occupation, which gives you a broader picture of a simple family history. It also helps you to understand the
community in which our ancestors lived both locally and nationally.
Browsing and understanding can unearth amazing discoveries about your ancestors and this was the ethos of
“Who Do You Think You Are”. People use journeys into the past to make decisions about where to go in the
The aim of the series was to make ten programmes on British Social History using celebrities as presenters. The
challenge was for these celebrities to agree to do this, which was a big ask at the beginning. Now celebrities are
queuing up to be part of the programme. A lot of celebrities seem to use this as a spring board when their
careers are taking a nose dive!
It all began with categorising a list from 150 interested celebrities which was then shortlisted to 25! This was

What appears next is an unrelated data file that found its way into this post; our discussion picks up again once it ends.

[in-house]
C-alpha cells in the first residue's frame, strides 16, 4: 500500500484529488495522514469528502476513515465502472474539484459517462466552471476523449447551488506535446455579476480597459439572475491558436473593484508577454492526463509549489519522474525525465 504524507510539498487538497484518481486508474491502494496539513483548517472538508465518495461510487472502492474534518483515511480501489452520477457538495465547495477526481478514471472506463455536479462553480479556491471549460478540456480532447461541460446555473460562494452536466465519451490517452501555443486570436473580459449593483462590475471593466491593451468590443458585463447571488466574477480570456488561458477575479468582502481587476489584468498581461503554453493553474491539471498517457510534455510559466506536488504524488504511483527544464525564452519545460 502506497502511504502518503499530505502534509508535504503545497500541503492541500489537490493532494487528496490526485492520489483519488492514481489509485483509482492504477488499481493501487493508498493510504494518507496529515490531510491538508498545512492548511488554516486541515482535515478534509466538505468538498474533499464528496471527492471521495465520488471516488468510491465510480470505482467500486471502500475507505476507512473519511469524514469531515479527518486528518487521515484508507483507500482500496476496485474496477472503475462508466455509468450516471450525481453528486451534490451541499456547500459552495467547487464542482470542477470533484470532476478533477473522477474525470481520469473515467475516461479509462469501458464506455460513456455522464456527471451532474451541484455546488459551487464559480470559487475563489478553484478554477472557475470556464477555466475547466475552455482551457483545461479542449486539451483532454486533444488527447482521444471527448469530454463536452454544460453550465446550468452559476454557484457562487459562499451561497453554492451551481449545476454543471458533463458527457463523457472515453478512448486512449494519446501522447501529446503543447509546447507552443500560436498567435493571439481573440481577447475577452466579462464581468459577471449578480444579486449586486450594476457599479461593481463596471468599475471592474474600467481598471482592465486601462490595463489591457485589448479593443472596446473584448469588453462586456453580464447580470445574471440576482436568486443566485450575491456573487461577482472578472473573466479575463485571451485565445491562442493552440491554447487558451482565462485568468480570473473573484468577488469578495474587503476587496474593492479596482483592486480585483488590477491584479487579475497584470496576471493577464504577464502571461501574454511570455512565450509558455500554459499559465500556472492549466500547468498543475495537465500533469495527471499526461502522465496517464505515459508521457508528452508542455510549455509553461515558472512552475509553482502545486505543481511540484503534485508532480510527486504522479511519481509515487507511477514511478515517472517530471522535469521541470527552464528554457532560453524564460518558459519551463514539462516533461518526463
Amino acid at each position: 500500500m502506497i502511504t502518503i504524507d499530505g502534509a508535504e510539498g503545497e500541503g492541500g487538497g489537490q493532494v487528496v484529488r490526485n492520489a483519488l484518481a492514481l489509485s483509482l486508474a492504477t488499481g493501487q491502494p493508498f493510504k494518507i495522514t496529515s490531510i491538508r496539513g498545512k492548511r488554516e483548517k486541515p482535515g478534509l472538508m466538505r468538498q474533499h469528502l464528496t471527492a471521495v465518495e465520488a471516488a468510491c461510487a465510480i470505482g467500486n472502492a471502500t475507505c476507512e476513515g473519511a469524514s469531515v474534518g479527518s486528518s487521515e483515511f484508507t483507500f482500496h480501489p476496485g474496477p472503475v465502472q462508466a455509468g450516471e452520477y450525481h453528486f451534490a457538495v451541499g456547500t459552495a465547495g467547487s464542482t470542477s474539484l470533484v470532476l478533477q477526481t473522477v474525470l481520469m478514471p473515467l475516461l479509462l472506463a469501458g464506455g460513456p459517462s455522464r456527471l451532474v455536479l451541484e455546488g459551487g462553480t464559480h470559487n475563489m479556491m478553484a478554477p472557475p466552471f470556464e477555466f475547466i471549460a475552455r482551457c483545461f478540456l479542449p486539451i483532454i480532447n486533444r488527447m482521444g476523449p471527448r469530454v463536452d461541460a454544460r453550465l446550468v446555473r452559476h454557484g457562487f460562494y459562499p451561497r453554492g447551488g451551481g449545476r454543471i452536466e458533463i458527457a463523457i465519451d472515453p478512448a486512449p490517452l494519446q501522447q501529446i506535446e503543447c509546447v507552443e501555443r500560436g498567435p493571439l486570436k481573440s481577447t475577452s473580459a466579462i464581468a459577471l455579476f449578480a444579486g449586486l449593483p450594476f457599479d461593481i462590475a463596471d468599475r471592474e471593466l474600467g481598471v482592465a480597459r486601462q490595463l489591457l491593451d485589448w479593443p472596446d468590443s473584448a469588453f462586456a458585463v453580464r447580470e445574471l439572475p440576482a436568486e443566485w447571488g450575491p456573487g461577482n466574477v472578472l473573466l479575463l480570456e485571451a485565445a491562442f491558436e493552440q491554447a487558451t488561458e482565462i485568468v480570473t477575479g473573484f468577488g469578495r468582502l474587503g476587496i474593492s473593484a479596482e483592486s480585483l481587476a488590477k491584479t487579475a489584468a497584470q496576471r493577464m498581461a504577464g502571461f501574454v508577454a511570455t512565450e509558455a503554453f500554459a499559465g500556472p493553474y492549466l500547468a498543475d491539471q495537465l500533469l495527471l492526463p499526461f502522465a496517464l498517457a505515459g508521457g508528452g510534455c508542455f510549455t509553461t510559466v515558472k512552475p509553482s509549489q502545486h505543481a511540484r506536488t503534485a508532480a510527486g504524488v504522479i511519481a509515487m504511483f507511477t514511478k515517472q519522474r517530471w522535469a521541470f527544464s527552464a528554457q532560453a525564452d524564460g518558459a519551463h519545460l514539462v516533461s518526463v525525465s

soon narrowed down again once the criteria was informed i.e. the caveat that they are not allowed to talk to
family and friends about it and if interested then there is no script. And finally, the celebrity never gets to see the
outcome of what’s in the brown envelope until it is being filmed – there is only one take, so what you see is the
genuine reaction and adds mystique to the show.
The range displayed goes from shock, emotion, crying, happiness and scandal, so they are never sure how
celebrities are going to react! For example when Nick had to break the news very cautiously to the soprano
Lesley Garratt that they had unearthed a murderer in the family, she said “Fantastic”!
So, once all the hours and hours of filming has taken place, it is then down to the magic of editing and the voice
over for the narrator is added. So when you see the programme, it is the very same time the celebrity gets to see
it themselves – there is no opportunity for them to request any scenes to be edited!